Imagination Library showing stellar results in Routt County
STEAMBOAT SPRINGS — Two year into its existence, the Dolly Parton Imagination Library is showing unbelievably strong results, according to Lynn Zinn.
Zinn is member of Women United, an affiliate of Routt County United Way and the group that runs the program, which provides children with a new book every month from birth to five years old.
Fifty-one percent of the survey’s respondents said they were reading with their children either more or much more than before receiving the Imagination Library books. The rest reported about the same amount of reading.
That is a big goal of the program, Zinn said — to encourage parents to spend more time reading to their kids.
Zinn is also an early childhood education and literacy specialist with a background in survey design. She formulated the questions for the recent survey, which was sent via email to every family participating in the program.
Her intent was to generate meaningful responses about the local impact of the international book-giving program.
“Inspired by her father’s inability to read and write, Dolly (Parton) started her Imagination Library in 1995 for the children within her home county,” according to the program’s website. “Today, her program spans four countries and mails over 1 million free books each month to children around the world.”
The survey garnered specific numbers, like 95% of parents reporting the Imagination Library had an impact on their child or children’s interest in reading.
And it solicited optional comments, like “My daughter loves the books so much that she thinks Dolly Parton is a close personal friend who sends her things.”
Looking forward, Zinn said, the goal is to continue fundraising, so that they can reach even more kids in the county, of which there are approximately 1,350 aged zero to five. The survey also reached some families whose children have aged out of the program, and the results showed lasting impacts beyond the five years.
While Women United and United Way raise $125 per kid for the full five years of books, the program is free to families in Routt County.
And every month, each child in the family receives a package in the mail with their name on it.
Of the more than 500 parents and guardians (with about 800 participating children) who were sent the survey, about 35% responded. Zinn said a typical response rate is about 20%.
Parents reported their kids — even the little bitties — overwhelming were very excited when their books arrive. And most of them were very excited.
Among parents, 99% reported being excited themselves when the books arrived.
One parent commented, “The Imagination Library deepened the bond I have with my son as (we) reread his favorites over and over. Some of his all time favorite books came from the Imagination Library.”
Using her expertise in early childhood development, Zinn framed some questions around reading the same book repeatedly. While she admits that she read Berenstain Bears books to her own daughter so many times it drove her crazy, she also knows how important it is for kids to hear that same book over and over.
“It’s a very important developmental step,” she said.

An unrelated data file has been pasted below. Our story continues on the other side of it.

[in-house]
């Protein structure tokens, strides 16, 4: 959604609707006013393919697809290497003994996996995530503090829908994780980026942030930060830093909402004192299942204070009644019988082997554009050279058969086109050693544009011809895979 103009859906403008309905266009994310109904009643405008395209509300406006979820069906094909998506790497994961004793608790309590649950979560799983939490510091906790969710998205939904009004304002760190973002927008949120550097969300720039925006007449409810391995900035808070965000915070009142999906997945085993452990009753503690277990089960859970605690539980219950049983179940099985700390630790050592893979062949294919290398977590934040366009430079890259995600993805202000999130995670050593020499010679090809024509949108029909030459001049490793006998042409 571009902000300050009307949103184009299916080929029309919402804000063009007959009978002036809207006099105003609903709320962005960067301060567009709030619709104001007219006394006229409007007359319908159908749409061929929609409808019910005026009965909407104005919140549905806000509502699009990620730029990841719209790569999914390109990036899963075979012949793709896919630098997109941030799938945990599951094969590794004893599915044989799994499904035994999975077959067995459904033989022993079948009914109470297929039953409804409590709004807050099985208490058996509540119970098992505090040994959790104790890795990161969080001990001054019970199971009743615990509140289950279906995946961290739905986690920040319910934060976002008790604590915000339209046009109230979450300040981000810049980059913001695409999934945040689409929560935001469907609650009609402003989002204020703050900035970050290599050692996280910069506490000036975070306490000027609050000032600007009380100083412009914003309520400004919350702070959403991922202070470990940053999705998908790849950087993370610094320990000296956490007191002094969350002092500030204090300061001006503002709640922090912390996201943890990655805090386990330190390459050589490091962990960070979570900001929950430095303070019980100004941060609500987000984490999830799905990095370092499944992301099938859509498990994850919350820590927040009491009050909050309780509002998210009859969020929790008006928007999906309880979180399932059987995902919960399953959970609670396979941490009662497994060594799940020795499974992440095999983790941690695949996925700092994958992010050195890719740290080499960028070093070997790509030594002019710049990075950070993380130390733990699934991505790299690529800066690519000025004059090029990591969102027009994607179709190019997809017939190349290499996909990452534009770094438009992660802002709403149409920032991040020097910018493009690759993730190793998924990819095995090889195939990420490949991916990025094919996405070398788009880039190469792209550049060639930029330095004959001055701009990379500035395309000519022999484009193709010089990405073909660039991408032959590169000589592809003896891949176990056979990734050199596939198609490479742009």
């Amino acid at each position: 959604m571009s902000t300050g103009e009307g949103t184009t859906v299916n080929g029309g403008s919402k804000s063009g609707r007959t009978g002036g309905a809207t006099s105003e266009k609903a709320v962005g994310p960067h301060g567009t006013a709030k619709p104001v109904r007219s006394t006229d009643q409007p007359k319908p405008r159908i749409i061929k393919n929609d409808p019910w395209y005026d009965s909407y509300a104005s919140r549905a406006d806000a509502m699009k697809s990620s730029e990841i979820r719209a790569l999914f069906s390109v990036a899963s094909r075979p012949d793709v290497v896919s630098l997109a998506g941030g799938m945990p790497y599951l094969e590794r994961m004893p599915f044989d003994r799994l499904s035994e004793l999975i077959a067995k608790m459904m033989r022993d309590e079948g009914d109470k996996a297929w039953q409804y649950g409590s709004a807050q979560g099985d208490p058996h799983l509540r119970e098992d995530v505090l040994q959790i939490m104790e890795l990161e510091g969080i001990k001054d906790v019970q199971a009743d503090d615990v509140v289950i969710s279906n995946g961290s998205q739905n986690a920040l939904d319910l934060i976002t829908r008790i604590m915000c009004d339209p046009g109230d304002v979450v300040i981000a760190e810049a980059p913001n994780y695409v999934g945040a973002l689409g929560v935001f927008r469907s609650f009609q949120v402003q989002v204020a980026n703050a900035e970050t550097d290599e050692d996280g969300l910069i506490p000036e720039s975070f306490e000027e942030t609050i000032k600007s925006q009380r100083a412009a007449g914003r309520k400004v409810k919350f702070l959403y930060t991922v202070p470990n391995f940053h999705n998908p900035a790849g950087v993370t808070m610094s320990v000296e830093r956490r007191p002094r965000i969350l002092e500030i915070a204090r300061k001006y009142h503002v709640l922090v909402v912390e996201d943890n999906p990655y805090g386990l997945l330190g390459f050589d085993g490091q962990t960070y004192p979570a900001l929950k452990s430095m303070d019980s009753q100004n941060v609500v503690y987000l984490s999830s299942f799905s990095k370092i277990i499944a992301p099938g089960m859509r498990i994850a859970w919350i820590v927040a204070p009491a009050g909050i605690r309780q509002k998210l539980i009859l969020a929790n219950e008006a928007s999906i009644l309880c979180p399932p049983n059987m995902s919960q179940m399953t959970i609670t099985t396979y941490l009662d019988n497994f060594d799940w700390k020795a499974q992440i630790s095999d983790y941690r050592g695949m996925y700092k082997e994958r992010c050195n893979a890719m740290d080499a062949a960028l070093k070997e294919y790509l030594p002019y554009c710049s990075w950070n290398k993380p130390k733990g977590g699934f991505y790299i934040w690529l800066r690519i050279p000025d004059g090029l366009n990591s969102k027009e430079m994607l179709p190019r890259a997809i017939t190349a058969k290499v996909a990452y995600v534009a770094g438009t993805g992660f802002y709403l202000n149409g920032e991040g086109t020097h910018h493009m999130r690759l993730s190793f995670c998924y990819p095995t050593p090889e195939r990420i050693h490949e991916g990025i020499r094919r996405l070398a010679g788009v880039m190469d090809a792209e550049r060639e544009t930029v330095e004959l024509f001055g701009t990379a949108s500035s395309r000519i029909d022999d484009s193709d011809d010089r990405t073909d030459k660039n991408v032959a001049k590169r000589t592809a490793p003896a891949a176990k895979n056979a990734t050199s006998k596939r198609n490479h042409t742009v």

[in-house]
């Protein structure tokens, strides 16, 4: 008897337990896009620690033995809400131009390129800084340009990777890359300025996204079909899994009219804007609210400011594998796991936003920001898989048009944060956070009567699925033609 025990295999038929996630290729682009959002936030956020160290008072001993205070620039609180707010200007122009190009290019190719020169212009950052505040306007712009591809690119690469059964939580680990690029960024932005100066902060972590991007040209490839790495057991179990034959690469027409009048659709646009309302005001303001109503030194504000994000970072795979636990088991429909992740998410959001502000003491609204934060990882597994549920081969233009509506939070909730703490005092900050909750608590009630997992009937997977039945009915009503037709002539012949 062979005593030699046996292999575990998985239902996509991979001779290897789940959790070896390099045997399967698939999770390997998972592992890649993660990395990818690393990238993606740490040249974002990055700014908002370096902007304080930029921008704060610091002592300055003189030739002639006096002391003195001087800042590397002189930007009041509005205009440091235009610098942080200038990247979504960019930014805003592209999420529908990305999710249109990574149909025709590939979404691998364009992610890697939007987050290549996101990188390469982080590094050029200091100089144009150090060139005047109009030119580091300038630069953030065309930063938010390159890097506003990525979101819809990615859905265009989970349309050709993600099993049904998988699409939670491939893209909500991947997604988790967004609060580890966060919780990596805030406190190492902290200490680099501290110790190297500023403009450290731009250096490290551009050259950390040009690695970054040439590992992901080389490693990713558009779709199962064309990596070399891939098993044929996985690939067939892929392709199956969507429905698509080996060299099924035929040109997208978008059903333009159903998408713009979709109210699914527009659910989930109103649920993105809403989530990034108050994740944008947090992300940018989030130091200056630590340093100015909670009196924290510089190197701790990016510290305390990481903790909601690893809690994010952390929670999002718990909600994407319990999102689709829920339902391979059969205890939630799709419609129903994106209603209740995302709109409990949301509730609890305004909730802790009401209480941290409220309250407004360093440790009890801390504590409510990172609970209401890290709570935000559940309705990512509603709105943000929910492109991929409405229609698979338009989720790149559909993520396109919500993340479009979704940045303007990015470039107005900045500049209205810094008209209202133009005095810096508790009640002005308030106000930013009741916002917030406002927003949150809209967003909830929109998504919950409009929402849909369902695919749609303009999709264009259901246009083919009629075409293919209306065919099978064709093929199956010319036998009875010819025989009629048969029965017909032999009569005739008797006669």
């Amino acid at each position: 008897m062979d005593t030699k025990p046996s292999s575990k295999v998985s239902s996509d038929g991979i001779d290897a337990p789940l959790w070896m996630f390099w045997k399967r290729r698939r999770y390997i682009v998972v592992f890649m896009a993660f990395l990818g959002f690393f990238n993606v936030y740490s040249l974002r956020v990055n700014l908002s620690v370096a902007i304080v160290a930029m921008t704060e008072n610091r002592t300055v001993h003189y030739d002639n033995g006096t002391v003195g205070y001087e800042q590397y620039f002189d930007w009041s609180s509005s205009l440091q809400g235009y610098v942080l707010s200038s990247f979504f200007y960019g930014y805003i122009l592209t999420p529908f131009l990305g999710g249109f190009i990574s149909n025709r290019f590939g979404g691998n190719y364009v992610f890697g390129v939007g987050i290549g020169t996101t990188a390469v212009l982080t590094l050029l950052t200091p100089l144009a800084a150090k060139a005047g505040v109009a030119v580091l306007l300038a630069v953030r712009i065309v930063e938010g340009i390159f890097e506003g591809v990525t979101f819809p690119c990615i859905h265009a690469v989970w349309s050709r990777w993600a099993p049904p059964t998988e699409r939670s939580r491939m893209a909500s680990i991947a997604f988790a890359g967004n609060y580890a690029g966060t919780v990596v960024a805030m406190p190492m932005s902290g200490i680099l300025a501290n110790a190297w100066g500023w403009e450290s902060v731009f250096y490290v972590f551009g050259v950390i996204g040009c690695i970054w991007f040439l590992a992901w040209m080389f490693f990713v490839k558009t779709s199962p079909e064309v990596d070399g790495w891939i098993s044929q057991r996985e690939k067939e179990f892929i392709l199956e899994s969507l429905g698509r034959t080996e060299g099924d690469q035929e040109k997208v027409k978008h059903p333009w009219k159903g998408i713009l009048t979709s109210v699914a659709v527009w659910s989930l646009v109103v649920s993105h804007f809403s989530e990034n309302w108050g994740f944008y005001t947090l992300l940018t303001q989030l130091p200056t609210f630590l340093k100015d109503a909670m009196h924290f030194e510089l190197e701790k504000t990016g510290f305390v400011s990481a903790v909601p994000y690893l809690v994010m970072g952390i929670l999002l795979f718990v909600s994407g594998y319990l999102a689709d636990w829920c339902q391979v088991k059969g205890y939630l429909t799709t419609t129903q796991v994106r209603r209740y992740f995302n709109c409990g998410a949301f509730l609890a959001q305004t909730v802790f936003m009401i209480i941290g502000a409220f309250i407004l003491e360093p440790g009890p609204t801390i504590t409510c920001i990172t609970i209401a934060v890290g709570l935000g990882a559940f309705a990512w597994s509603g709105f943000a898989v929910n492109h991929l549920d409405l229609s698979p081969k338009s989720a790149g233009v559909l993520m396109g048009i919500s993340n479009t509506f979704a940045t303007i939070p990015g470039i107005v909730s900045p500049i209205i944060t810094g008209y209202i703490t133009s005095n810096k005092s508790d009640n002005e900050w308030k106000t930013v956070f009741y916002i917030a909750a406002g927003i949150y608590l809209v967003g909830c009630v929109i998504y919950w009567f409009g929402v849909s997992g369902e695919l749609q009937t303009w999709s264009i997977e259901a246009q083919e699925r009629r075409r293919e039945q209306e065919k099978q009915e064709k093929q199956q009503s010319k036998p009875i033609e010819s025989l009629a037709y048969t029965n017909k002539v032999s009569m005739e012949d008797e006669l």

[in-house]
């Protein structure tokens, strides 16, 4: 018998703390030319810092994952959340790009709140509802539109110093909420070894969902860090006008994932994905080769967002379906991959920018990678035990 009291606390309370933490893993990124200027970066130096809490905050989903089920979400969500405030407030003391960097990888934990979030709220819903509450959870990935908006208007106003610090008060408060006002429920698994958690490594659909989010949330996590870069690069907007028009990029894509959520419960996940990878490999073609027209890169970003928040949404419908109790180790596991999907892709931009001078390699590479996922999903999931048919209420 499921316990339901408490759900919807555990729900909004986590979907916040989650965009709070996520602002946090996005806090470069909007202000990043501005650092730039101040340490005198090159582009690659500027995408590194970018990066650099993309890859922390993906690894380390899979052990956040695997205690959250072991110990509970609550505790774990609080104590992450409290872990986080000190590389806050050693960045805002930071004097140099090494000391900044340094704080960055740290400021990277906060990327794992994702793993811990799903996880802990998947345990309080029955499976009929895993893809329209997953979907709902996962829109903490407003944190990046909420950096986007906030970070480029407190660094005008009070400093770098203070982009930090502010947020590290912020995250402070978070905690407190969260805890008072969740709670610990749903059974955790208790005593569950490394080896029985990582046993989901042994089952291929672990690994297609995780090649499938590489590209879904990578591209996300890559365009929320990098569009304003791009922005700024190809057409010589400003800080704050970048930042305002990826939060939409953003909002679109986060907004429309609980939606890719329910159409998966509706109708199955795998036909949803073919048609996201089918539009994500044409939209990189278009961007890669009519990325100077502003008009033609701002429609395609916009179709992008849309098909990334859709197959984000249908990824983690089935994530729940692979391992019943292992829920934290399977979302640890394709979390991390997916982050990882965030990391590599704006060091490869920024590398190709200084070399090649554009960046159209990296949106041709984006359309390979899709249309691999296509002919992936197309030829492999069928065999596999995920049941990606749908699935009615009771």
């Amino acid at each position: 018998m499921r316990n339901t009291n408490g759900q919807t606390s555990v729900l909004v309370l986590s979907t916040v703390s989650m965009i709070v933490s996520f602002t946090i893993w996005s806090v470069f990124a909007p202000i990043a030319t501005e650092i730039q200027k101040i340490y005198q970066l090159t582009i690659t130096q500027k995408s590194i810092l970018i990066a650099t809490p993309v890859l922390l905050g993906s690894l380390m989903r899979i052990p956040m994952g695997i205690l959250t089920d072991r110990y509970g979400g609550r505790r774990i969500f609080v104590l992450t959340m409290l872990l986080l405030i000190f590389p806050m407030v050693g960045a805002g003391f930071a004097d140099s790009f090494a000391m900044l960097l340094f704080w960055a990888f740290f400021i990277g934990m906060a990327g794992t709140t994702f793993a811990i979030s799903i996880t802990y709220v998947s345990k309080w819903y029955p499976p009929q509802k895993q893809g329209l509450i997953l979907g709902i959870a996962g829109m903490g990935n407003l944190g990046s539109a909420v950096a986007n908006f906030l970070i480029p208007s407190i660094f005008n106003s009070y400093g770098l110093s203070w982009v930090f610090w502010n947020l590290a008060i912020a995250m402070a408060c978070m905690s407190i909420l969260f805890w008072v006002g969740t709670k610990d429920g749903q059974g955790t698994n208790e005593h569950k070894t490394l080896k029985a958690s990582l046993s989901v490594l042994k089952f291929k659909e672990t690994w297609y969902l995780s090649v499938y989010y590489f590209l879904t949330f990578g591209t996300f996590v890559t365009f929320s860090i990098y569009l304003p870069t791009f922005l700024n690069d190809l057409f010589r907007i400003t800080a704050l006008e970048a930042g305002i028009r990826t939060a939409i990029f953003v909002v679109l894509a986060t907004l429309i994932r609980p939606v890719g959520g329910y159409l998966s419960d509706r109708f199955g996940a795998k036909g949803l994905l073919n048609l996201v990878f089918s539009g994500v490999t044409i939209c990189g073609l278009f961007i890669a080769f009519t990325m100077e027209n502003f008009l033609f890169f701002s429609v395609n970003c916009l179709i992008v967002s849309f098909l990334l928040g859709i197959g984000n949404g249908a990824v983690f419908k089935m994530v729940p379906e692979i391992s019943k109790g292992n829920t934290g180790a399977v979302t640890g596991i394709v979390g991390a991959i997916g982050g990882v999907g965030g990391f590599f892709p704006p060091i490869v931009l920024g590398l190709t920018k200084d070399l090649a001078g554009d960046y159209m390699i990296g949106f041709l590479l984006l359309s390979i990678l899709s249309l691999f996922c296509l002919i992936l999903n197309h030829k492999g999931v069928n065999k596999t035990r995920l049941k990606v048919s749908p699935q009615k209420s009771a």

Parents reported reading favorite books over and over a lot — nearly 100% for every age group.
Kids also asked to be read to often, parents reported, especially as they got older.
Zinn also designed questions around pre-literacy reading comprehension; from being able to identify pictures, to eventually being able to tell the story themselves using the pictures.
Of the program’s graduates, 60% of parents reported the Imagination Library had a big effect on their child’s schools readiness. Forty percent reported it having some effect.
With results showing 100% of parents saying the program has an impact on school readiness, Zinn said she had to go over the responses again.
“It’s almost an impossible result it’s so good,” she said.
She acknowledged the people who chose to respond likely felt positively about the program, but the numbers still give reason for celebration.
The numbers are important for fundraising, Zinn explained. They currently have enough money to fund the current participants for another two and half years. In addition to funding more years, they also want to reach more kids, especially outside of Steamboat Springs where their numbers aren’t as high.
One initiative allows donors — for $250 — to fund the books as a gift for a kid not living in Routt County. Through that donation, they pay both for a child of their choosing and a child in Routt County.
For more information or to sign up your child, go to routtcountyunitedway.org/imaginationlibrary.
To reach Kari Dequine Harden, call 970-871-4205, email kharden@SteamboatPilot.com or follow her on Twitter @kariharden.
Support Local Journalism
Support Local Journalism
Readers around Steamboat and Routt County make the Steamboat Pilot & Today’s work possible. Your financial contribution supports our efforts to deliver quality, locally relevant journalism.
Now more than ever, your support is critical to help us keep our community informed about the evolving coronavirus pandemic and the impact it is having locally. Every contribution, however large or small, will make a difference.
Each donation will be used exclusively for the development and creation of increased news coverage.
Start a dialogue, stay on topic and be civil.
If you don't follow the rules, your comment may be deleted.
User Legend: Moderator Trusted User
STEAMBOAT SPRINGS — The call signaling the end of morning recess came way too quickly for the group of kindergartners on Thursday at South Routt Elementary School in Yampa.